- Published on Monday, 04 March 2013 06:01
- Written by John Draper
- Hits: 501
It's easy for an atheist to say (and think) that the only way to decide something is to use the scientific method. It uses evidence and facts and has a method that is rational and logical and produces results. (Scientific Method for Atheists). But it's not that simple. People who are strongly religious will often say that "Science doesn't know everything" and "There are other ways of thinking and knowing". Atheists and scientists would all concede that there is still much to learn and that science does not know everything. "People of Faith" want answers for everything so turn to religions for answers to questions that they think are not yet resolved by science. The second comment implies that the scientific method is not the only way to find out the truth. The idea is that we should discover things through faith or revelation from someone who claimed to be God or a messenger from God. The catch of course is that the sources have to first prove that they are divine or divinely inspired.
But does it make sense to say that there is only one way to think about subjects? Should everything be subject to the analysis of science? It is clear that feelings don't help with factual subjects so faith is not useful where the facts are known (e.g. palaeontology disproves creation in the last 6000 years). It is obvious that you cannot prove something by insisting on belief or responding to feelings. But perhaps understanding why people do things is, as a minimum, a different type of science. For example history and economics (and perhaps other subjects) are different ways of thinking and so different ways of knowing. Unlike physics, our view of history varies with time - we see the 19th century differently now than we did in the early 20th century. Is that because we are progressing or simply because we are different now compared to 100 years ago? Changes in physics build on earlier theories; we don't talk about different "views" of physics.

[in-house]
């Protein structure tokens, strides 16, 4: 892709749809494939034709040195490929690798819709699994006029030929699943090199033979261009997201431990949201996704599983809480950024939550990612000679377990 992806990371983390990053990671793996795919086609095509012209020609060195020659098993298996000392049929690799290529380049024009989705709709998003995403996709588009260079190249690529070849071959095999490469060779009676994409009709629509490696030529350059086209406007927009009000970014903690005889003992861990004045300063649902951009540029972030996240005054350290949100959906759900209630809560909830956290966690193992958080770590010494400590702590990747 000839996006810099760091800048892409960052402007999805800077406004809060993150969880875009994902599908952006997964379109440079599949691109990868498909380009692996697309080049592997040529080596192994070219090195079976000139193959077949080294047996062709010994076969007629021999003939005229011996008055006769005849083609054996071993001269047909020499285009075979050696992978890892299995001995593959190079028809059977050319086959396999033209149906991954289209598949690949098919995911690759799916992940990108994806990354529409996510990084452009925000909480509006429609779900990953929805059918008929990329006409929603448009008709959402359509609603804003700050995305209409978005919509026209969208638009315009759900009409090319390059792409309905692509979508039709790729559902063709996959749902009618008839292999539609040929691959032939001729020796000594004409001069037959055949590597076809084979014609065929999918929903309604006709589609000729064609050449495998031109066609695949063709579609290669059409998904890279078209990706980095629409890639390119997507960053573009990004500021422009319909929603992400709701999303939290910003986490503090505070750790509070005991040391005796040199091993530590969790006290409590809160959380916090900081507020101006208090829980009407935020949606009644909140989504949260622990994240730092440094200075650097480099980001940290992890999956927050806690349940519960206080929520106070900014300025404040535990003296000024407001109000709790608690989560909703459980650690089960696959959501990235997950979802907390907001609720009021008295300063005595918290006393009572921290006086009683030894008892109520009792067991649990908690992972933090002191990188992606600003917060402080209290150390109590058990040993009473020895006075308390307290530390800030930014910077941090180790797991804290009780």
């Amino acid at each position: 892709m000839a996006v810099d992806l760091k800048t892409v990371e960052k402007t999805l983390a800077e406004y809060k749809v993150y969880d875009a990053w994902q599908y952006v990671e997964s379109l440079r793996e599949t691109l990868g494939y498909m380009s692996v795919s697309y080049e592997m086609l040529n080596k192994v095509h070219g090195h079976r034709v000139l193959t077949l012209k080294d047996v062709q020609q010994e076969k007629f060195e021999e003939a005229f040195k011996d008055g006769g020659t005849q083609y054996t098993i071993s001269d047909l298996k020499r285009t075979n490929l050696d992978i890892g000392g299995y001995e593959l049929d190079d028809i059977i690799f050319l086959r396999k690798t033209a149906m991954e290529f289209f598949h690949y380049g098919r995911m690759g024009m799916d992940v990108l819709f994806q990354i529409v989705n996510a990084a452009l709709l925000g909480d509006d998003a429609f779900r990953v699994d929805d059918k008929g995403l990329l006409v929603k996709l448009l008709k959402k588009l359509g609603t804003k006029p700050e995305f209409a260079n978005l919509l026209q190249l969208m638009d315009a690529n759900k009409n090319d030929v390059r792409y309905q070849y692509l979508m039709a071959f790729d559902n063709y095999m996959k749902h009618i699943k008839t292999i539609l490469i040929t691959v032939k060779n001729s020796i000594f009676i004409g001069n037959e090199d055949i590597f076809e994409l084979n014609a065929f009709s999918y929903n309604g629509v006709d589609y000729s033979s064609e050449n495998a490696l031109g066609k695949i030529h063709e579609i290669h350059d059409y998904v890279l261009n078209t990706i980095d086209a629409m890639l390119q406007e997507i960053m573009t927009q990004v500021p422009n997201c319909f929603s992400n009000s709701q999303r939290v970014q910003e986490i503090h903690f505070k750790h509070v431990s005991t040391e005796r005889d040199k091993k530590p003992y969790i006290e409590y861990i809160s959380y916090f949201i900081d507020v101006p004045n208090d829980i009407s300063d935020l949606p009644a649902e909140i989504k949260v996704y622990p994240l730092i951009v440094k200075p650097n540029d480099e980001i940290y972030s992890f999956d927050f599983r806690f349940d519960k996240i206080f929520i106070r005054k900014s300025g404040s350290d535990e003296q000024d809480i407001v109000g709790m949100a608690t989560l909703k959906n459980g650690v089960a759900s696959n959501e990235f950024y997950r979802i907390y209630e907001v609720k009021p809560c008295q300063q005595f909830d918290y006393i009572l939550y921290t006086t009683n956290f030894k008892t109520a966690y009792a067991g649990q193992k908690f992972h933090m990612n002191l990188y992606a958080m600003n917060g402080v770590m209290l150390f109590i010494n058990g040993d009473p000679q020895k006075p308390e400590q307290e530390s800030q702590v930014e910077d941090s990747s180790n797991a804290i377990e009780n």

If history and economics involve a different way of thinking and getting answers, does that mean that perhaps the subject of God and religions could also require a different way of thinking? The short answer is that it depends. If we are talking about material things as are described by physics, chemistry, engineering, biology etc. then the scientific method works so should be applied. This means creationism, life after death, miracles, and in fact most of the things talked about in religions cannot be justified with a "different way of knowing". These are just nonsense since they are physical but have no supporting evidence. But emotions, feelings and the human desire for mystical experiences cannot (yet) be described by science - except empirically. That is, there is no established science that connects biology and the brain to emotions - although there is work being done to make the connection, notably by Patricia Churchland.
Maybe one day, these feelings, which cause religious people to believe that there is a different way of knowing, will be shown to be the product of brain chemistry. Maybe we will be able to take a pill to make us have different feelings (e.g. love instead of hate). Meanwhile, some subjects do indeed require a different way of thinking and knowing. However, this does not mean blind faith is useful or a good way of knowing although I don't think arguments about that involve the scientific method. These are philosophical arguments. Is philosophy a science? I don't think so.